Franzen said George died three years after he built the Dinuba chapel and left the business to his son, Joe Dopkins. Joe ran the business until his death in 1936, at which time he left it to his widow, Evelyn Dopkins Corr, who Franzen came to know well. “She was like grandma,” Franzen said.
Evelyn was believed to be the first woman to own and manage a funeral home in California, Franzen said. She had training from a business college and “was like a high society lady,” he said.
“She knew people and she knew business,” Franzen said. “She took over the business in the middle of the (Great) Depression, and she kept the doors open – her and Jesse Newman.”
The Franzens came into the business because Evelyn went to the same church as Michael Franzen’s father, Leroy Franzen. Michael Franzen said Evelyn sent his father to school and eventually made him the funeral chapel’s manager.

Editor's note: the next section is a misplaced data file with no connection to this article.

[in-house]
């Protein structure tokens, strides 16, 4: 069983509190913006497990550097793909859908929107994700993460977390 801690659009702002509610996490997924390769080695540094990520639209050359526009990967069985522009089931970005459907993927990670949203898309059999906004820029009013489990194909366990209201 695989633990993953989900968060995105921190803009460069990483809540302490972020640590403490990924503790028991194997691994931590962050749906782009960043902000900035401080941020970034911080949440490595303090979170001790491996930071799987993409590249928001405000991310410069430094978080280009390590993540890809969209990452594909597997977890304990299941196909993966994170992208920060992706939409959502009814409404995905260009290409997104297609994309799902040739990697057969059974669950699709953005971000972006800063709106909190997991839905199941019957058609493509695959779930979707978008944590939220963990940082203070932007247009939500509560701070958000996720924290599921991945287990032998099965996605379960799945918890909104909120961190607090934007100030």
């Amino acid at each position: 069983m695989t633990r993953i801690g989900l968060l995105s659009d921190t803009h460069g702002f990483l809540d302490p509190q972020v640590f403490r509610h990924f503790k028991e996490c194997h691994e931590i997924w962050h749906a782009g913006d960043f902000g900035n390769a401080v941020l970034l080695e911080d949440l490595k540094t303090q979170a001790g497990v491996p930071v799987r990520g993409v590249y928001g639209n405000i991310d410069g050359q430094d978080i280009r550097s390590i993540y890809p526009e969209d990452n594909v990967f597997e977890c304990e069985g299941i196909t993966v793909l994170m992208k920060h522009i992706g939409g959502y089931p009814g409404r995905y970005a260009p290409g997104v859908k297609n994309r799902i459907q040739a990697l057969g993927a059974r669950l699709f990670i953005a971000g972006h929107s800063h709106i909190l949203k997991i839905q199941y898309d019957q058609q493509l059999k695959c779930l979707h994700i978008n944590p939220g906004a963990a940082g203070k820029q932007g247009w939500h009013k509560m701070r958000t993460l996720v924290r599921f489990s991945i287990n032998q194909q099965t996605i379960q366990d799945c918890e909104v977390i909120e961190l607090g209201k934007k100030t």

“In a sense, she didn’t adopt (Leroy), but she considered him part of her family,” Franzen said. “So when she passed, she left the business to my folks. … In a sense, it’s sort of a family tree, but not really. It was definitely a sense of family; she was family.”
Evelyn died in 1989 and Dopkins Funeral Chapel had been in the care of the Franzen family since then, prior to the sale to Dignity Memorial. Franzen said his wife, Karen, has been managing the funeral home since his father’s death in 2003, and they officially bought the business from his mother in 2014.
“It’s got a special place in my heart, the communities here, and the history that Dinuba and Reedley grew up with,” Franzen said. “It’s just a part of my life, and I’ve really appreciated all of that.”
Even as those local business ties fall away from Dopkins, the legacy will remain. Copner, whose own family has a history in the funeral services business, said his father went to mortuary college with Franzen’s father, and he is excited to have Dignity Memorial come together with Dopkins Funeral Chapel. He said “it kind of feels like we already have a kinship.”
“We just want to make sure we do well by those good people and continue to do goodwill in the community,” Copner said.